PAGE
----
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Micro-world within atomic clock

By Peter Fitzgibbon - 12th January 2024 - 10:21

What looks like an aerial shot of an alien landscape is actually a scanning electron microscope view of a test glass surface, acquired as part of a project to improve the lifetime of spaceborne atomic clocks, found at the heart of navigation satellites.

Atomic Clocks lead

Each sharp plasma-etched feature seen here is smaller than 10 micrometres – a hundredth of a millimetre – across.

Highly accurate atomic clocks rely on switches between energy states of an atom’s electron shell, induced by light, laser or maser energy. Forcing atoms to jump from one energy state to another causes the emission of an associated microwave signal at an extremely stable frequency.

To take the example of the passive hydrogen maser design – serving as the master clock aboard each Galileo satellite, keeping time to an estimated precision of one second in three million years – a key element is the glass-bulb plasma confiner within which hydrogen molecules are dissociated into atoms. But chemical etching and other interactions between the hydrogen plasma and glass inner walls can eventually degrade the bulb, affecting the sustainability of the discharge process.

This microscopic image shows the results, with the conical patterns caused by etching mechanisms and related plasma effects. It was acquired as part of an ESA Technology Development Element project with Safran (formerly Orolia), looking into characterising these effects to improve the reliability of atomic clocks for space.

Atomic Clocks Montage
Upper and lower left: Advanced glass cell technology (AGAL) for extending the lifetime of GNSS atomic clocks. Photos Orolia Switzerland SA. Upper and lower centre: AGAL Test Benches. Photos: Orolia Switzerland SA. Top right: ESA's UTC Laboratory hosts an ‘ensemble’ of high-performance atomic clocks that are kept in thermally-stabilised cleanroom conditions. . Photo: ESA-SJM Photography. Lower right: Checking UTC’s atomic clocks to provide stable, accurate timing typically accurate to a billionth of a second. Photo: ESA-S Blair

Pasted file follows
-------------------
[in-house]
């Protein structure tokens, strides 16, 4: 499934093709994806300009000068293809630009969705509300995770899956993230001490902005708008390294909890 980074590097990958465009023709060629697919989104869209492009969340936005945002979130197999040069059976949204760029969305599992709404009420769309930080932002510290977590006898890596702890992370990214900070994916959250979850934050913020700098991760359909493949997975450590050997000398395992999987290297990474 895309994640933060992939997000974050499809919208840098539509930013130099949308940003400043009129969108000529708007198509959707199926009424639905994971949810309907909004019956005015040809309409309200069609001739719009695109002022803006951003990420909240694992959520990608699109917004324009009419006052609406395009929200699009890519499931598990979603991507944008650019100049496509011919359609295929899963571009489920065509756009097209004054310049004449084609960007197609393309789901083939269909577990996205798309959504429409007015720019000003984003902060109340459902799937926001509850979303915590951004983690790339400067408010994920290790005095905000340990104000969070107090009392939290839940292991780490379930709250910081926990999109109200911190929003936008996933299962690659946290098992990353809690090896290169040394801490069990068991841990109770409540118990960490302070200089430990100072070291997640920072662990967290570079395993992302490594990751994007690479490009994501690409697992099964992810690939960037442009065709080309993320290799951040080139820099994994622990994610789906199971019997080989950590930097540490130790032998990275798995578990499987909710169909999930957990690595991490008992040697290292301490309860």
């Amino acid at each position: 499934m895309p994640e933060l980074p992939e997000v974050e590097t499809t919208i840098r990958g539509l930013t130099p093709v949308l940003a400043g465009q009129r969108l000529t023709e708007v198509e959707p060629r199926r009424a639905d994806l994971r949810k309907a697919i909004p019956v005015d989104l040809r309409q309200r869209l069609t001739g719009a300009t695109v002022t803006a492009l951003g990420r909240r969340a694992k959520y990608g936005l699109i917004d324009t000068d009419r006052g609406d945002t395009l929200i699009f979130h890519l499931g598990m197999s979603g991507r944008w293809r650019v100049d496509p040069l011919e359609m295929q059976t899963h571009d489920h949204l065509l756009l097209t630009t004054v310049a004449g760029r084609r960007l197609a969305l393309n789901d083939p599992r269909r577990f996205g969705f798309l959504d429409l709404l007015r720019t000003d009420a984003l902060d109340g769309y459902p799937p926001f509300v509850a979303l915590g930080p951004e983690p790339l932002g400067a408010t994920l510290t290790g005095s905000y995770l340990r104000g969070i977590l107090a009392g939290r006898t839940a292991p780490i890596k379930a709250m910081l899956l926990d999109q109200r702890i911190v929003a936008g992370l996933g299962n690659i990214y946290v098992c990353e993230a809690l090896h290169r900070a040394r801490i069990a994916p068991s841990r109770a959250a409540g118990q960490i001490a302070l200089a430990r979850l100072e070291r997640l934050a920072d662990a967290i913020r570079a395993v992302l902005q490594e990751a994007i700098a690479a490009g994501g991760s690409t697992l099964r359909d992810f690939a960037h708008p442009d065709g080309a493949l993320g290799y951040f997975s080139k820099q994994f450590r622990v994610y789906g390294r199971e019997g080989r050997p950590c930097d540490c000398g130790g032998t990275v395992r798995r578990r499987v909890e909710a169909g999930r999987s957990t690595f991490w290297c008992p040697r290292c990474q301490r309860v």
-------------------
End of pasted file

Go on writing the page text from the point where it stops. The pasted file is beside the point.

Satellite navigation relies on highly-precise timekeeping because positioning is calculated based on signal travel times multiplied by the speed of light.

Improved versions of passive hydrogen maser and back-up rubidium atomic clocks have been designed for Europe’s new Galileo Second Generation satellites.

Atomic Clocks Galileo
Galileo Second Generation will be made up of two independent families of satellites meeting the same performance requirements, produced by Thales Alenia Space in Italy and Airbus Defence and Space in Germany. Image: Airbus Defence and Space

Timing stability is also increasingly important for satellite-based telecommunications, with moves to higher frequencies offering higher data rates but requiring accurate time synchronisation in turn, for which smaller chip-sized atomic clocks are in consideration.

Story Source: European Space Agency

Read More: Satellite Positioning, Navigation & Timing (PNT) Aerospace

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